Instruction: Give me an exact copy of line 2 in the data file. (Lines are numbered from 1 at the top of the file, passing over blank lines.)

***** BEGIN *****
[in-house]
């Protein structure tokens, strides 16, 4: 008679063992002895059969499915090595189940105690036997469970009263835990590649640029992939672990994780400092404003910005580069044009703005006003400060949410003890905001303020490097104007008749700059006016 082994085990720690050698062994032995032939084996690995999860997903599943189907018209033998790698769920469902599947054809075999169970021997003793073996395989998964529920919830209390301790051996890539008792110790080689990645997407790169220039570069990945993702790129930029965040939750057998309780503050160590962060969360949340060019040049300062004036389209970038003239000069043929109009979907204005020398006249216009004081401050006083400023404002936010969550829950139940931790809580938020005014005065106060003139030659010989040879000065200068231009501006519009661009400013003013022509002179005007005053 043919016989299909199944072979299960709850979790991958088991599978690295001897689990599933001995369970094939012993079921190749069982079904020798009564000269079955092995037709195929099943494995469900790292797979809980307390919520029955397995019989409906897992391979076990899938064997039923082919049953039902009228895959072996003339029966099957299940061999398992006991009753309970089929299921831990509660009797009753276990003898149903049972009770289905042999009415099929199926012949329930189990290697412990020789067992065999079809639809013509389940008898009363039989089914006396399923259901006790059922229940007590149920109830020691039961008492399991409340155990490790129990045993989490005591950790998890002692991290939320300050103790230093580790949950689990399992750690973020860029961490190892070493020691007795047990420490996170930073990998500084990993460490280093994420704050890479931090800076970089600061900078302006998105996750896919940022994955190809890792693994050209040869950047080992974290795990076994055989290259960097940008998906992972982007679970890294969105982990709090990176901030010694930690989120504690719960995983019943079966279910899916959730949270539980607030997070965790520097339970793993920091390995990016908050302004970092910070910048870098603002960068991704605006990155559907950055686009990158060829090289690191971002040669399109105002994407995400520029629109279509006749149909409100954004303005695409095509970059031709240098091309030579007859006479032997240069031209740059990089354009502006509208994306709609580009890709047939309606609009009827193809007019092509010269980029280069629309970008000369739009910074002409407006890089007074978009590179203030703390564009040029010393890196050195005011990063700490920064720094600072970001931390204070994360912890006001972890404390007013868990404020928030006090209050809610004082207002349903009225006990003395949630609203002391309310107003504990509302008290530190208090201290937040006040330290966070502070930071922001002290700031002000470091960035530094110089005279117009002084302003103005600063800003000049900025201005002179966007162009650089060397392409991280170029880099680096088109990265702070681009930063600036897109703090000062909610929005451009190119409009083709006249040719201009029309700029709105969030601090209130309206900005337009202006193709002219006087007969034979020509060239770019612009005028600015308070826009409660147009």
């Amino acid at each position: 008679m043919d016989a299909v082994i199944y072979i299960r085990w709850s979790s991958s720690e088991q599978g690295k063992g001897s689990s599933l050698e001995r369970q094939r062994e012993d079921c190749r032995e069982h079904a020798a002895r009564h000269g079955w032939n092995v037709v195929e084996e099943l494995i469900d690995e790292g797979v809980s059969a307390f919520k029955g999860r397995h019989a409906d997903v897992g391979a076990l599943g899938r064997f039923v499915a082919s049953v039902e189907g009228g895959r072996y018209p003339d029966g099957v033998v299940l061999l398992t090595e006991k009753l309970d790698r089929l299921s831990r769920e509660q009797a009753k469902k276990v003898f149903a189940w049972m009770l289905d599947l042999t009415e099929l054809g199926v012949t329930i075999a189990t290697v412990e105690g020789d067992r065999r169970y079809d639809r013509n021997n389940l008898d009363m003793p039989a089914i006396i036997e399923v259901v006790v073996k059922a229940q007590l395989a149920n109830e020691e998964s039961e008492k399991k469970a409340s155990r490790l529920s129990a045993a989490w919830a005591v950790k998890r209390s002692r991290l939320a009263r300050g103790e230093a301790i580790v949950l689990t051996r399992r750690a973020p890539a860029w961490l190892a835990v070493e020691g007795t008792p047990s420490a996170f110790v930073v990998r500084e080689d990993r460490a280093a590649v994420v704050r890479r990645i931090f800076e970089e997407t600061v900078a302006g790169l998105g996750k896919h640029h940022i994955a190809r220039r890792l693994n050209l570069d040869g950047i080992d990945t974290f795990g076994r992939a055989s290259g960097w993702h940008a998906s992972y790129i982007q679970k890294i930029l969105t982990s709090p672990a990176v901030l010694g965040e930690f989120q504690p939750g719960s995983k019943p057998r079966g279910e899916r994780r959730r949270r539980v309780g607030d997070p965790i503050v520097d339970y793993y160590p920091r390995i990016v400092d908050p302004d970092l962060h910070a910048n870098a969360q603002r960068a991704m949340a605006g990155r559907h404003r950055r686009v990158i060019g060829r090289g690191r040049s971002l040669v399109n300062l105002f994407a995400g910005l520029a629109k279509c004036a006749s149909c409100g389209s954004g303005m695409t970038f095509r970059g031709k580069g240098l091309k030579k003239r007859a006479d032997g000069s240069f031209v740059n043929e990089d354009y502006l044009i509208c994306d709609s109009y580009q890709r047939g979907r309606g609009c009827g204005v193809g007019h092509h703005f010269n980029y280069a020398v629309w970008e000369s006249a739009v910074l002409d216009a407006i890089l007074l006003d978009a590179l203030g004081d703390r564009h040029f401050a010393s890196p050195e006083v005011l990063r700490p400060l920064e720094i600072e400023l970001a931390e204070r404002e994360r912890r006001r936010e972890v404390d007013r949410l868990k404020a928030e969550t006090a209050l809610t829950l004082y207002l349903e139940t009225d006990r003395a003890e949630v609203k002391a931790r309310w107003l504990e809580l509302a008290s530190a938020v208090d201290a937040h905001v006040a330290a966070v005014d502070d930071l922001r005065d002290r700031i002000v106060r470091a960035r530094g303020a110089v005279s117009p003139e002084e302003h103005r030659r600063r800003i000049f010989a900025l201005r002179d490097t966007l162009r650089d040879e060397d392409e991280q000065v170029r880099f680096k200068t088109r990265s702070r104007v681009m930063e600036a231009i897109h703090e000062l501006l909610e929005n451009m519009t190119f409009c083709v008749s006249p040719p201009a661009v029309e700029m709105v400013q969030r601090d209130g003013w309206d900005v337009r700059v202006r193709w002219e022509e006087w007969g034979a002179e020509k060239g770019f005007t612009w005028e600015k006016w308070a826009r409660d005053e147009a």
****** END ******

């Protein structure tokens, strides 16, 4: 008679063992002895059969499915090595189940105690036997469970009263835990590649640029992939672990994780400092404003910005580069044009703005006003400060949410003890905001303020490097104007008749700059006016 082994085990720690050698062994032995032939084996690995999860997903599943189907018209033998790698769920469902599947054809075999169970021997003793073996395989998964529920919830209390301790051996890539008792110790080689990645997407790169220039570069990945993702790129930029965040939750057998309780503050160590962060969360949340060019040049300062004036389209970038003239000069043929109009979907204005020398006249216009004081401050006083400023404002936010969550829950139940931790809580938020005014005065106060003139030659010989040879000065200068231009501006519009661009400013003013022509002179005007005053 043919016989299909199944072979299960709850979790991958088991599978690295001897689990599933001995369970094939012993079921190749069982079904020798009564000269079955092995037709195929099943494995469900790292797979809980307390919520029955397995019989409906897992391979076990899938064997039923082919049953039902009228895959072996003339029966099957299940061999398992006991009753309970089929299921831990509660009797009753276990003898149903049972009770289905042999009415099929199926012949329930189990290697412990020789067992065999079809639809013509389940008898009363039989089914006396399923259901006790059922229940007590149920109830020691039961008492399991409340155990490790129990045993989490005591950790998890002692991290939320300050103790230093580790949950689990399992750690973020860029961490190892070493020691007795047990420490996170930073990998500084990993460490280093994420704050890479931090800076970089600061900078302006998105996750896919940022994955190809890792693994050209040869950047080992974290795990076994055989290259960097940008998906992972982007679970890294969105982990709090990176901030010694930690989120504690719960995983019943079966279910899916959730949270539980607030997070965790520097339970793993920091390995990016908050302004970092910070910048870098603002960068991704605006990155559907950055686009990158060829090289690191971002040669399109105002994407995400520029629109279509006749149909409100954004303005695409095509970059031709240098091309030579007859006479032997240069031209740059990089354009502006509208994306709609580009890709047939309606609009009827193809007019092509010269980029280069629309970008000369739009910074002409407006890089007074978009590179203030703390564009040029010393890196050195005011990063700490920064720094600072970001931390204070994360912890006001972890404390007013868990404020928030006090209050809610004082207002349903009225006990003395949630609203002391309310107003504990509302008290530190208090201290937040006040330290966070502070930071922001002290700031002000470091960035530094110089005279117009002084302003103005600063800003000049900025201005002179966007162009650089060397392409991280170029880099680096088109990265702070681009930063600036897109703090000062909610929005451009190119409009083709006249040719201009029309700029709105969030601090209130309206900005337009202006193709002219006087007969034979020509060239770019612009005028600015308070826009409660147009």